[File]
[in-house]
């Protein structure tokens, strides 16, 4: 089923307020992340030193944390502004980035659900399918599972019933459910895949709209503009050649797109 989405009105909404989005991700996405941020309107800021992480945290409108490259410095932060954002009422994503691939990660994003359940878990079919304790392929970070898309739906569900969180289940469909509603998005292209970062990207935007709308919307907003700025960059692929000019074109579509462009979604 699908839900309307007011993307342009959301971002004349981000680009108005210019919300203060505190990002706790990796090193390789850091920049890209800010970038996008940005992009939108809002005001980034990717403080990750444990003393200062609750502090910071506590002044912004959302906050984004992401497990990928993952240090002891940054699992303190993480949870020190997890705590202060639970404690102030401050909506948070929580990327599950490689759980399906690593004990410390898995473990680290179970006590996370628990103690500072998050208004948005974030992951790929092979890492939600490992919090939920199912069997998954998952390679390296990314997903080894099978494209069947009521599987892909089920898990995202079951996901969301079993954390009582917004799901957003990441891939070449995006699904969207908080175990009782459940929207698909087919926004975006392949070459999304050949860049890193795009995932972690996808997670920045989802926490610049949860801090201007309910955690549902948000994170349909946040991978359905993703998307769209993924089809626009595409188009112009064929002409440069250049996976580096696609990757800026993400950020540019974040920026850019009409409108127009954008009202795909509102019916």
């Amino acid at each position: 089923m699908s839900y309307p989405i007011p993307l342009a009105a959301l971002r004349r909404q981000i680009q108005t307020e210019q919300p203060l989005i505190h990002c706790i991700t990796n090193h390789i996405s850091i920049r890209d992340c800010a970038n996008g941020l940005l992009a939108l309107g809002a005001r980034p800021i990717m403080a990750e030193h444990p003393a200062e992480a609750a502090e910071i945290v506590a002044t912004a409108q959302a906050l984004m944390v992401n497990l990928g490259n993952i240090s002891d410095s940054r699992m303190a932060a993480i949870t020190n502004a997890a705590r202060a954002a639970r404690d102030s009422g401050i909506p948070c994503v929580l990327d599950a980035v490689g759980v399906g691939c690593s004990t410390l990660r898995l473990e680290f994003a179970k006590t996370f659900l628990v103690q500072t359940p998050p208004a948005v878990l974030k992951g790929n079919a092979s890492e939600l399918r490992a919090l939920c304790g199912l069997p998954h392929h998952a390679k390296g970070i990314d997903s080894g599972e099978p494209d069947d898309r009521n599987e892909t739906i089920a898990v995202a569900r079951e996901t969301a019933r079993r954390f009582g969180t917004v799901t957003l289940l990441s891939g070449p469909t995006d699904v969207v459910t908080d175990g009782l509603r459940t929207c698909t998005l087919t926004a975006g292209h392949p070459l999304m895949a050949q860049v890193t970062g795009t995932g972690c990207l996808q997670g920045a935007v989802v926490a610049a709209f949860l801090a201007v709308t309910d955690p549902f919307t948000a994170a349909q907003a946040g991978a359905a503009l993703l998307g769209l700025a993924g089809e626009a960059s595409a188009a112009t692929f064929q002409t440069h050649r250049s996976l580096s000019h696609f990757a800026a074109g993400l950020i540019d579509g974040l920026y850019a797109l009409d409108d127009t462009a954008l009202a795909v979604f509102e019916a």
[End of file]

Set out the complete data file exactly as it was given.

[in-house]
């Protein structure tokens, strides 16, 4: 089923307020992340030193944390502004980035659900399918599972019933459910895949709209503009050649797109 989405009105909404989005991700996405941020309107800021992480945290409108490259410095932060954002009422994503691939990660994003359940878990079919304790392929970070898309739906569900969180289940469909509603998005292209970062990207935007709308919307907003700025960059692929000019074109579509462009979604 699908839900309307007011993307342009959301971002004349981000680009108005210019919300203060505190990002706790990796090193390789850091920049890209800010970038996008940005992009939108809002005001980034990717403080990750444990003393200062609750502090910071506590002044912004959302906050984004992401497990990928993952240090002891940054699992303190993480949870020190997890705590202060639970404690102030401050909506948070929580990327599950490689759980399906690593004990410390898995473990680290179970006590996370628990103690500072998050208004948005974030992951790929092979890492939600490992919090939920199912069997998954998952390679390296990314997903080894099978494209069947009521599987892909089920898990995202079951996901969301079993954390009582917004799901957003990441891939070449995006699904969207908080175990009782459940929207698909087919926004975006392949070459999304050949860049890193795009995932972690996808997670920045989802926490610049949860801090201007309910955690549902948000994170349909946040991978359905993703998307769209993924089809626009595409188009112009064929002409440069250049996976580096696609990757800026993400950020540019974040920026850019009409409108127009954008009202795909509102019916």
């Amino acid at each position: 089923m699908s839900y309307p989405i007011p993307l342009a009105a959301l971002r004349r909404q981000i680009q108005t307020e210019q919300p203060l989005i505190h990002c706790i991700t990796n090193h390789i996405s850091i920049r890209d992340c800010a970038n996008g941020l940005l992009a939108l309107g809002a005001r980034p800021i990717m403080a990750e030193h444990p003393a200062e992480a609750a502090e910071i945290v506590a002044t912004a409108q959302a906050l984004m944390v992401n497990l990928g490259n993952i240090s002891d410095s940054r699992m303190a932060a993480i949870t020190n502004a997890a705590r202060a954002a639970r404690d102030s009422g401050i909506p948070c994503v929580l990327d599950a980035v490689g759980v399906g691939c690593s004990t410390l990660r898995l473990e680290f994003a179970k006590t996370f659900l628990v103690q500072t359940p998050p208004a948005v878990l974030k992951g790929n079919a092979s890492e939600l399918r490992a919090l939920c304790g199912l069997p998954h392929h998952a390679k390296g970070i990314d997903s080894g599972e099978p494209d069947d898309r009521n599987e892909t739906i089920a898990v995202a569900r079951e996901t969301a019933r079993r954390f009582g969180t917004v799901t957003l289940l990441s891939g070449p469909t995006d699904v969207v459910t908080d175990g009782l509603r459940t929207c698909t998005l087919t926004a975006g292209h392949p070459l999304m895949a050949q860049v890193t970062g795009t995932g972690c990207l996808q997670g920045a935007v989802v926490a610049a709209f949860l801090a201007v709308t309910d955690p549902f919307t948000a994170a349909q907003a946040g991978a359905a503009l993703l998307g769209l700025a993924g089809e626009a960059s595409a188009a112009t692929f064929q002409t440069h050649r250049s996976l580096s000019h696609f990757a800026a074109g993400l950020i540019d579509g974040l920026y850019a797109l009409d409108d127009t462009a954008l009202a795909v979604f509102e019916a």